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DeVos Education Department Rules Out Students from CARES Act Emergency Assistance

Fast-tracked rule will make it harder for millions of students to receive emergency aid provided by Congress to address basic needs during Covid-19 pandemic

Moments ago, the United States Department of Education released an interim final rule to prohibit institutions of higher education from offering access to student emergency assistance grants funded by the Coronavirus Aid, Relief, and Economic Security (CARES) Act. By requiring eligibility for Title IV federal financial aid to qualify for emergency support, the rule effectively prohibits students who are undocumented or have residency status under the Deferred Action for Childhood Arrivals (DACA) program. The rule also adds a layer of complication for millions of other students–including many student veterans.

Following publication of the rule, Kyle Southern, Policy and Advocacy Director for Higher Education and Workforce for Young Invincibles, issued the following statement:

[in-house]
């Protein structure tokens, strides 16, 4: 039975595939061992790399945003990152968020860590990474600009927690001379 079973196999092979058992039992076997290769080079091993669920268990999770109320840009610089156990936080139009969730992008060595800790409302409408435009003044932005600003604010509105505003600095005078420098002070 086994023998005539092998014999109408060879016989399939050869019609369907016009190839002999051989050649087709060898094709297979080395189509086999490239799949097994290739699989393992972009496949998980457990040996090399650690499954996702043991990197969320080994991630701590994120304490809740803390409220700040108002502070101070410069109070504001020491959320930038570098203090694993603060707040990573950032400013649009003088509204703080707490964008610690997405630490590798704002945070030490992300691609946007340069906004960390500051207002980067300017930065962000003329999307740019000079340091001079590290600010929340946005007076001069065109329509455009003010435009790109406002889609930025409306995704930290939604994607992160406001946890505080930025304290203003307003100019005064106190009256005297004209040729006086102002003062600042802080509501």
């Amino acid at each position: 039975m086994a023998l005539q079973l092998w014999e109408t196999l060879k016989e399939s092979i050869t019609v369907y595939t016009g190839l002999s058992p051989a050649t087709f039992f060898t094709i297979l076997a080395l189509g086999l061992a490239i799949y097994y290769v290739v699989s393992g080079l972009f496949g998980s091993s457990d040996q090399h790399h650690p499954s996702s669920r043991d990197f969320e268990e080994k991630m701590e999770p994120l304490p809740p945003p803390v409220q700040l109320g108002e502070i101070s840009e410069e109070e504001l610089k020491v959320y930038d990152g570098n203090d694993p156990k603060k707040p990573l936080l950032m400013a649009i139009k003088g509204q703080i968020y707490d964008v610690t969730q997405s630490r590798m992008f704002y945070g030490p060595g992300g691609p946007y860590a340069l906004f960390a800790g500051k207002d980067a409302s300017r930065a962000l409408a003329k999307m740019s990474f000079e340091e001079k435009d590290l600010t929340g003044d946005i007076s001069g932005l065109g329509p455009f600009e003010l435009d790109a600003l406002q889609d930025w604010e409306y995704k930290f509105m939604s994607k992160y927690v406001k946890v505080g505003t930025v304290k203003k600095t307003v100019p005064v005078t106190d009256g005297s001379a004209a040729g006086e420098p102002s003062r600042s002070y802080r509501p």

“It’s shameful the Education Department is exhausting every avenue in pursuit of the administration’s xenophobic policy agenda–all during a pandemic. The Department’s effort to exclude hundreds of thousands of tax-paying students from assistance they deserve will also continue to cost millions of other students struggling to make ends meet. Rather than go through a standard rulemaking process, Secretary DeVos is fast-tracking a rule that will add further chaos to implementing the CARES Act while denying students the baseline of support Congress has provided with nearly unanimous support.

The courts should rebuke this effort based on a plain reading of the law. But this action shows Congress must amend the CARES Act to prohibit the Secretary from imposing arbitrary restrictions on emergency assistance based on qualifications beyond a student’s enrollment at a college or university. The HEROES Act would accomplish this goal.”

A May 20, 2020 analysis by the nonpartisan Congressional Research Service determined “the Secretary’s interpretation is not a particularly persuasive reading of the statute.” This week courts heard arguments for lawsuits brought by the states of California and Washington against the Department to lift the restrictions put in place by its previous eligibility guidance.